Converting “LNG ready” box ship to gas fueling will cost $30 million
Hapag-Lloyd has revealed a few more details about its plans to convert its 15,000 TEU containership Sajir to LNG propulsion (see earlier story).
It appears that “LNG ready” only goes so far.
The conversion, to be carried out at Chinese shipyard Shanghai Huaran Dadong Dockyard, will take an estimated 105 days and comes with a $30 million price tag.
The ship’s existing, HFO-burning MAN B&W 9S90ME-C engine will be converted to a dual-fuel MAN B&W ME-GI (-Gas Injection) prime mover capable of running on HFO and LNG.
The ship’s main switchboard has additional functionality to enable LNG operation. There is space available in the engine room for gas valve units and steel thicknesses and frames were originally designed with possible future conversion in mind.
BOIL-OFF WILL BE USED AS FUEL
To avoid the cost of installing reliquefaction equipment, the ship will use boil-off gas as fuel. However, all of the boil-off must be used because it cannot be stored or vented. If too much is produced, auxiliary engines must be started to use the surplus. The management of this process requires advanced and highly sophisticated automation systems.
MAN Cryo will install an entire gas system to supply gas to the main, as well as to the auxiliary engines, including a MAN Energy Solutions 300 bar high pressure Pump Vaporizer System (PVU).
Although a new ship would typically store LNG underneath the accommodations, which cannot be used for containers anyway, this was not feasible on board the two-island Sajir. Instead, the LNG tanks will be located immediately forward of the engine room. The DNV-GL approved gas-storage system will occupy an area equivalent to 350 containers, including the pipework between storage and engine.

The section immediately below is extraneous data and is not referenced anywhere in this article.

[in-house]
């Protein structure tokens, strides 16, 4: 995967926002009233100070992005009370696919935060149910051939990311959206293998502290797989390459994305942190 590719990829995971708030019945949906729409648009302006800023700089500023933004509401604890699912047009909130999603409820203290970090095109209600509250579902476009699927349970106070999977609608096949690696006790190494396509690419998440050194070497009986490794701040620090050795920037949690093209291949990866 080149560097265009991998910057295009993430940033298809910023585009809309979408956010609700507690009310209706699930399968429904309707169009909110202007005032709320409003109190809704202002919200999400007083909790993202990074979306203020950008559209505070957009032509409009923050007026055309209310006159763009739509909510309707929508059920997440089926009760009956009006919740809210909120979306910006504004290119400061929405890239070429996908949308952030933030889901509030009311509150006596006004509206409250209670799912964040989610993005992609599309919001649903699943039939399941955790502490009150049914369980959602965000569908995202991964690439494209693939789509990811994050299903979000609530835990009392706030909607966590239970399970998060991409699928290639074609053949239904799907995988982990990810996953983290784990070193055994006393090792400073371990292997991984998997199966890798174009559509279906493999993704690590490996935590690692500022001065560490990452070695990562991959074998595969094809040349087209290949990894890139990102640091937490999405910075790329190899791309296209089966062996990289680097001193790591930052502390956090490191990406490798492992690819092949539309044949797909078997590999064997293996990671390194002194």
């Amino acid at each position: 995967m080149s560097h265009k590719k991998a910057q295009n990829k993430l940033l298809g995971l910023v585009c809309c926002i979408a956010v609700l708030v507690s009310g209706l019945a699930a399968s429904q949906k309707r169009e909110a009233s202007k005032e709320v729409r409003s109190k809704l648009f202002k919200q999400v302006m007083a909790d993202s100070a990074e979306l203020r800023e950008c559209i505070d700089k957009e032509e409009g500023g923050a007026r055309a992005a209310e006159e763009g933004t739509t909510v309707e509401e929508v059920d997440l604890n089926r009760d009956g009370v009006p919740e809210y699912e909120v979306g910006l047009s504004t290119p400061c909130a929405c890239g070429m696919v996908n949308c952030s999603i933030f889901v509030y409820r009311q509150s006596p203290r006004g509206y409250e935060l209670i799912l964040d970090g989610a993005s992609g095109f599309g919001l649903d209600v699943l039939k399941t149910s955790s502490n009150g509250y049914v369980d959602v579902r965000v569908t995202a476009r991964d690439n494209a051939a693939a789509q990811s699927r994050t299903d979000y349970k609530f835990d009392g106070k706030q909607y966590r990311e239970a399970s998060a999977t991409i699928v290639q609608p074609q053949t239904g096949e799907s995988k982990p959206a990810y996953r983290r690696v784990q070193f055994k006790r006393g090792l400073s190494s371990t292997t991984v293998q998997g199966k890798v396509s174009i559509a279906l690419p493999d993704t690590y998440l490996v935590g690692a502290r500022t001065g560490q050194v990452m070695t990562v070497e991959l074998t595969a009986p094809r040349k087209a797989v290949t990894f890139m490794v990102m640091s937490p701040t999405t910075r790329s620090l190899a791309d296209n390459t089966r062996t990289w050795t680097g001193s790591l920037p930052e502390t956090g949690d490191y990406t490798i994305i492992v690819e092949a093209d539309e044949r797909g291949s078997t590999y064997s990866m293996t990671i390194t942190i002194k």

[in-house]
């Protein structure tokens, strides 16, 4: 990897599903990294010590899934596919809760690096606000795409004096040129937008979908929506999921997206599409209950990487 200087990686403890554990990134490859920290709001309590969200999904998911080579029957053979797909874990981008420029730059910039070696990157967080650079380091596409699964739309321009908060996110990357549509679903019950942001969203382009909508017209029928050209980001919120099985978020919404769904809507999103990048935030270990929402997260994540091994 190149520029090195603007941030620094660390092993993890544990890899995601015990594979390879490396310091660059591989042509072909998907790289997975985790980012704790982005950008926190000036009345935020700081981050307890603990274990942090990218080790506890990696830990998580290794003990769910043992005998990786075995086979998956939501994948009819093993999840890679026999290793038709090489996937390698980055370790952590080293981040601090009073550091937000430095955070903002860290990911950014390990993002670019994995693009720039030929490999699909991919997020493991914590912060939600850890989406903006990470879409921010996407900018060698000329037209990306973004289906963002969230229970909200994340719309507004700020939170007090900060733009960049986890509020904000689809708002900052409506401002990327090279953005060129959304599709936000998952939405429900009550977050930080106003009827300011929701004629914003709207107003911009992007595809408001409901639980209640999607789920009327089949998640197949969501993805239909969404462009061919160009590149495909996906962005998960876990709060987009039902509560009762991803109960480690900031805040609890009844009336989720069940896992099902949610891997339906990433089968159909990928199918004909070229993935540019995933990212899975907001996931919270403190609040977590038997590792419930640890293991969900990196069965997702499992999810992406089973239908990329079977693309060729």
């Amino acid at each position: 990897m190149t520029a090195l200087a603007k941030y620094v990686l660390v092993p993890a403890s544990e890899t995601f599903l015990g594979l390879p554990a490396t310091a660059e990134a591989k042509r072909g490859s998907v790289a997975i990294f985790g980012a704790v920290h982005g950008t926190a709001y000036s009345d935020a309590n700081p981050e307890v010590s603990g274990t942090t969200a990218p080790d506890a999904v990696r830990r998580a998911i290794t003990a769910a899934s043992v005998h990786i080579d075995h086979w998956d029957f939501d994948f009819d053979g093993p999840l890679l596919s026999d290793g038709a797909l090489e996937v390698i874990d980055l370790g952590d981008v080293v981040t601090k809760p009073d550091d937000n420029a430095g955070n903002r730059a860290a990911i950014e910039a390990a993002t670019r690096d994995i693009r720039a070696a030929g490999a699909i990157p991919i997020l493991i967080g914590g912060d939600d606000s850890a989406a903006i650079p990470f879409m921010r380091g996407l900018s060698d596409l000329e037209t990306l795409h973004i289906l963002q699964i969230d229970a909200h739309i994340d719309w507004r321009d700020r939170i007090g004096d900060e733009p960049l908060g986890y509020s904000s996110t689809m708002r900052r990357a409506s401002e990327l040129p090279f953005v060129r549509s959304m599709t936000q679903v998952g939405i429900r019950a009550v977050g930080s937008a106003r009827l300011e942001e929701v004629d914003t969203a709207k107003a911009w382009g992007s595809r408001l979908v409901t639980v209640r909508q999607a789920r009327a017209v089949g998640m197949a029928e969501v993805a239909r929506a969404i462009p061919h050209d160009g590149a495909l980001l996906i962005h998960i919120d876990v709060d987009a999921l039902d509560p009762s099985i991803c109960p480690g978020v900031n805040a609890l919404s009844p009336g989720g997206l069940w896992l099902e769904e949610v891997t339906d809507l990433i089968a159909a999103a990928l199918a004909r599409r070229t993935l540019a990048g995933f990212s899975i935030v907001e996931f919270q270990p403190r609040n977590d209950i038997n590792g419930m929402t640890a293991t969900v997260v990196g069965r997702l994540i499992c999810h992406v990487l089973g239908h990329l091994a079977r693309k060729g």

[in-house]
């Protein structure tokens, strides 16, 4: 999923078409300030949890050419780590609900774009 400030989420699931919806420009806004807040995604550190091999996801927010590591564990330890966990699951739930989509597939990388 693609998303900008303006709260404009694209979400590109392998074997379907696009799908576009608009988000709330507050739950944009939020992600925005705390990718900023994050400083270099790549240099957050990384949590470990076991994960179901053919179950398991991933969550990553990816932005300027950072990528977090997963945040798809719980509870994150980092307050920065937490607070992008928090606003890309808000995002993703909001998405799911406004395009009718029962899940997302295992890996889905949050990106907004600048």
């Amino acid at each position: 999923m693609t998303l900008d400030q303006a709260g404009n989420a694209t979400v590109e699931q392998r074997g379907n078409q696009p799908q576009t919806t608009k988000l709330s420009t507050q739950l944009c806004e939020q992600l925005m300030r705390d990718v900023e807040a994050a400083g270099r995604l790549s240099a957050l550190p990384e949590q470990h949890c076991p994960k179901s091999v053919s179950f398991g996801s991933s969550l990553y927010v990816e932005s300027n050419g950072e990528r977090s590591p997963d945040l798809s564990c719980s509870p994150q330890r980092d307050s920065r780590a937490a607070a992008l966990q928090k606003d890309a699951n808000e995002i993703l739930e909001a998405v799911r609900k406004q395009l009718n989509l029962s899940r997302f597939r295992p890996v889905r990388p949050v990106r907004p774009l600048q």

The tanks will be of GTT membrane design with a capacity of 6,700 cu.m. This will require the vessel, which is deployed on Hapag-Lloyd’s Far East Loop 4 service, to bunker twice on a round trip between Asia and Europe.
THREE BUNKERING LOCATIONS
Bunkering is likely to be undertaken in three locations – Shanghai, Singapore and Rotterdam.
Although Hapag-Lloyd’s directors approved the investment last year, a team led by Captain Richard von Berlepsch, Managing Director, Fleet Management, has been working constantly on the project since then, including carrying out individual LNG bunkering risk assessments, each typically taking six months and undertaken jointly with the contracted LNG supplier in each projected bunkering location.
Conversion of the Sajir is being undertaken as a pilot project and, if successful, conversion of the remaining 16 former UASC 16 ships will follow, said Hapag-Loyd COO Anthony Firmin.
He also said that the company’s future orders would also likely be based on LNG fueled propulsion.